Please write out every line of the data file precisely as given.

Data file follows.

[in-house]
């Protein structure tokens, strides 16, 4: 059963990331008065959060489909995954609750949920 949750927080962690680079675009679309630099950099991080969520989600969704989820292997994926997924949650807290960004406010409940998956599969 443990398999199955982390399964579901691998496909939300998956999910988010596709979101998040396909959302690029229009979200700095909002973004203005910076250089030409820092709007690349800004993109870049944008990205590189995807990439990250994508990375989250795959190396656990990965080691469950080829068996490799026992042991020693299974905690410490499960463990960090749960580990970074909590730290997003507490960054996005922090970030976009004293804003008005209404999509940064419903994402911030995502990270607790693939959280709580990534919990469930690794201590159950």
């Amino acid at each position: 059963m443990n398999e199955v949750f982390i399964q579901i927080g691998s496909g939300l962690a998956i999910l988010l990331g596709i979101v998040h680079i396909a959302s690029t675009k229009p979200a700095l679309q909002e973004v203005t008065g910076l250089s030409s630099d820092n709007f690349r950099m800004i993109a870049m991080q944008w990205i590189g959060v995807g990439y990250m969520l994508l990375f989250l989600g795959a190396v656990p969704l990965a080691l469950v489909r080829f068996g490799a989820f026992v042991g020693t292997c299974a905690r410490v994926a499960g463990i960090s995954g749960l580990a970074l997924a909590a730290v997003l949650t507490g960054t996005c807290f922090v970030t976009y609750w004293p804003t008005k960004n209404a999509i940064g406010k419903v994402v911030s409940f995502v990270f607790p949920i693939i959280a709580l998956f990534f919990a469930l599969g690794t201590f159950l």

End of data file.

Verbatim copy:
[in-house]
């Protein structure tokens, strides 16, 4: 059963990331008065959060489909995954609750949920 949750927080962690680079675009679309630099950099991080969520989600969704989820292997994926997924949650807290960004406010409940998956599969 443990398999199955982390399964579901691998496909939300998956999910988010596709979101998040396909959302690029229009979200700095909002973004203005910076250089030409820092709007690349800004993109870049944008990205590189995807990439990250994508990375989250795959190396656990990965080691469950080829068996490799026992042991020693299974905690410490499960463990960090749960580990970074909590730290997003507490960054996005922090970030976009004293804003008005209404999509940064419903994402911030995502990270607790693939959280709580990534919990469930690794201590159950």
């Amino acid at each position: 059963m443990n398999e199955v949750f982390i399964q579901i927080g691998s496909g939300l962690a998956i999910l988010l990331g596709i979101v998040h680079i396909a959302s690029t675009k229009p979200a700095l679309q909002e973004v203005t008065g910076l250089s030409s630099d820092n709007f690349r950099m800004i993109a870049m991080q944008w990205i590189g959060v995807g990439y990250m969520l994508l990375f989250l989600g795959a190396v656990p969704l990965a080691l469950v489909r080829f068996g490799a989820f026992v042991g020693t292997c299974a905690r410490v994926a499960g463990i960090s995954g749960l580990a970074l997924a909590a730290v997003l949650t507490g960054t996005c807290f922090v970030t976009y609750w004293p804003t008005k960004n209404a999509i940064g406010k419903v994402v911030s409940f995502v990270f607790p949920i693939i959280a709580l998956f990534f919990a469930l599969g690794t201590f159950l």